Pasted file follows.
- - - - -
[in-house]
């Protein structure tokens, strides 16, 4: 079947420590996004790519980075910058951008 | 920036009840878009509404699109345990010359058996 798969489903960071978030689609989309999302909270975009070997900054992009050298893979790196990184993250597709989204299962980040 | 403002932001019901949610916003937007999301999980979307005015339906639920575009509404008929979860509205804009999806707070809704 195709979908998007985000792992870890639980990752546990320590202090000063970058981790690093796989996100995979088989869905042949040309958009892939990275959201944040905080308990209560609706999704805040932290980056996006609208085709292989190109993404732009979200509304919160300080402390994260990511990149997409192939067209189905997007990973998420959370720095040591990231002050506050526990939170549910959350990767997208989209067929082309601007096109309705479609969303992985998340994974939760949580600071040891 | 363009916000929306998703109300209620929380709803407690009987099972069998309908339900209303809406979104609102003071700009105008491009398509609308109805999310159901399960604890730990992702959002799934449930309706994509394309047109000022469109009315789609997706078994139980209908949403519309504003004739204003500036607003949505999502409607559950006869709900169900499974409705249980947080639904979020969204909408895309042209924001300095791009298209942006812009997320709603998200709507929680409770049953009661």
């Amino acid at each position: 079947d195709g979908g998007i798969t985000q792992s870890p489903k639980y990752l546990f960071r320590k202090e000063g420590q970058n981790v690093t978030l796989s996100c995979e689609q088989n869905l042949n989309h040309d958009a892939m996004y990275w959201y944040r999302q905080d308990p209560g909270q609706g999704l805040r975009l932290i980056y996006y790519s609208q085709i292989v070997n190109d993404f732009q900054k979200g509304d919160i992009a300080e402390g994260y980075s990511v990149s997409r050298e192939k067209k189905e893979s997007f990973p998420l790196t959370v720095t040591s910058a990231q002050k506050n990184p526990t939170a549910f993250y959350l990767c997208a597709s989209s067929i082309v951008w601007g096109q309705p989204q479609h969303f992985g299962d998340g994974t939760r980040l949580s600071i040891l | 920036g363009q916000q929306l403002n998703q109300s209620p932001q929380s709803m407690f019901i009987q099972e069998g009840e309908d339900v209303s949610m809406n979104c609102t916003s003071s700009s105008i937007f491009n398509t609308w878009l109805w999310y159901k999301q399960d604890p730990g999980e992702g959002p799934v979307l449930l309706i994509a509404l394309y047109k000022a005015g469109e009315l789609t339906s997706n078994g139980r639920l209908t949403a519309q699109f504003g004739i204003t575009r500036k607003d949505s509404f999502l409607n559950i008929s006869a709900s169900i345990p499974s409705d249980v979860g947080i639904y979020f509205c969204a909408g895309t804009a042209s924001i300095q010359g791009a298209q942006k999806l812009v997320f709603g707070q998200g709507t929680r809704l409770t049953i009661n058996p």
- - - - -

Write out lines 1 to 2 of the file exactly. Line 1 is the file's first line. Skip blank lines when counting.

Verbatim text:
[in-house]
């Protein structure tokens, strides 16, 4: 079947420590996004790519980075910058951008 | 920036009840878009509404699109345990010359058996 798969489903960071978030689609989309999302909270975009070997900054992009050298893979790196990184993250597709989204299962980040 | 403002932001019901949610916003937007999301999980979307005015339906639920575009509404008929979860509205804009999806707070809704 195709979908998007985000792992870890639980990752546990320590202090000063970058981790690093796989996100995979088989869905042949040309958009892939990275959201944040905080308990209560609706999704805040932290980056996006609208085709292989190109993404732009979200509304919160300080402390994260990511990149997409192939067209189905997007990973998420959370720095040591990231002050506050526990939170549910959350990767997208989209067929082309601007096109309705479609969303992985998340994974939760949580600071040891 | 363009916000929306998703109300209620929380709803407690009987099972069998309908339900209303809406979104609102003071700009105008491009398509609308109805999310159901399960604890730990992702959002799934449930309706994509394309047109000022469109009315789609997706078994139980209908949403519309504003004739204003500036607003949505999502409607559950006869709900169900499974409705249980947080639904979020969204909408895309042209924001300095791009298209942006812009997320709603998200709507929680409770049953009661």